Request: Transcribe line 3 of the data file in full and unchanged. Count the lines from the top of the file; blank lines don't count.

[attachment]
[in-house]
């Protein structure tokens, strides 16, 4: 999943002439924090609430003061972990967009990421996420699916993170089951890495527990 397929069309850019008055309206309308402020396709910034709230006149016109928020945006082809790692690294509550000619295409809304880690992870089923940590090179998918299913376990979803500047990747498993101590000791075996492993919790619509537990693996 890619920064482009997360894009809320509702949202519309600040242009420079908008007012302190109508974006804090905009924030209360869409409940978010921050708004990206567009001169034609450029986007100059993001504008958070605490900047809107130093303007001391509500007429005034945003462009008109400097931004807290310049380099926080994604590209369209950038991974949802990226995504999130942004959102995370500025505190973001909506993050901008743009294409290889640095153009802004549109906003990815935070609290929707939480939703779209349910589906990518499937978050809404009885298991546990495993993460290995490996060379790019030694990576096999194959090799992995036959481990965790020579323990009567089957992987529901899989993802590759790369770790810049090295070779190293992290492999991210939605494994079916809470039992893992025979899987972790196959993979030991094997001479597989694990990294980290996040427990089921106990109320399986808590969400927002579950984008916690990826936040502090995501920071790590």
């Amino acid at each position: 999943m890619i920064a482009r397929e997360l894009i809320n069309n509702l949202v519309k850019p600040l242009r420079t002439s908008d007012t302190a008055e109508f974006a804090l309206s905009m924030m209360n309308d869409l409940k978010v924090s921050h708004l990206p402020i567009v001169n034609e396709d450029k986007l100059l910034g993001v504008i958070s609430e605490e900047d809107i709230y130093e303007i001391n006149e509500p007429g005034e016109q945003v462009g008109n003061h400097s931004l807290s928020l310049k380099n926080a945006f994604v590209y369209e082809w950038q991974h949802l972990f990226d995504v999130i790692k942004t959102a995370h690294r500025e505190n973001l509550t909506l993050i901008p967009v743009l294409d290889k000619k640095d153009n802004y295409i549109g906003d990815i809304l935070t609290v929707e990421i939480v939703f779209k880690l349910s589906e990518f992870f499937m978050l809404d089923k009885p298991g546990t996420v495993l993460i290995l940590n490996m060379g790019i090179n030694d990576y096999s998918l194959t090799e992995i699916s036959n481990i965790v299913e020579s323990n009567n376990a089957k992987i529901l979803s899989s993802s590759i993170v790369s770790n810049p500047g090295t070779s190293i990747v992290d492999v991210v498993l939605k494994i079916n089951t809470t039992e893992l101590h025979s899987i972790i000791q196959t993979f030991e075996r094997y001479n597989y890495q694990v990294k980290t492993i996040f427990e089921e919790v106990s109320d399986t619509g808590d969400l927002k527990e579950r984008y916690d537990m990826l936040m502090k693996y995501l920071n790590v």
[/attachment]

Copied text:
């Amino acid at each position: 999943m890619i920064a482009r397929e997360l894009i809320n069309n509702l949202v519309k850019p600040l242009r420079t002439s908008d007012t302190a008055e109508f974006a804090l309206s905009m924030m209360n309308d869409l409940k978010v924090s921050h708004l990206p402020i567009v001169n034609e396709d450029k986007l100059l910034g993001v504008i958070s609430e605490e900047d809107i709230y130093e303007i001391n006149e509500p007429g005034e016109q945003v462009g008109n003061h400097s931004l807290s928020l310049k380099n926080a945006f994604v590209y369209e082809w950038q991974h949802l972990f990226d995504v999130i790692k942004t959102a995370h690294r500025e505190n973001l509550t909506l993050i901008p967009v743009l294409d290889k000619k640095d153009n802004y295409i549109g906003d990815i809304l935070t609290v929707e990421i939480v939703f779209k880690l349910s589906e990518f992870f499937m978050l809404d089923k009885p298991g546990t996420v495993l993460i290995l940590n490996m060379g790019i090179n030694d990576y096999s998918l194959t090799e992995i699916s036959n481990i965790v299913e020579s323990n009567n376990a089957k992987i529901l979803s899989s993802s590759i993170v790369s770790n810049p500047g090295t070779s190293i990747v992290d492999v991210v498993l939605k494994i079916n089951t809470t039992e893992l101590h025979s899987i972790i000791q196959t993979f030991e075996r094997y001479n597989y890495q694990v990294k980290t492993i996040f427990e089921e919790v106990s109320d399986t619509g808590d969400l927002k527990e579950r984008y916690d537990m990826l936040m502090k693996y995501l920071n790590v």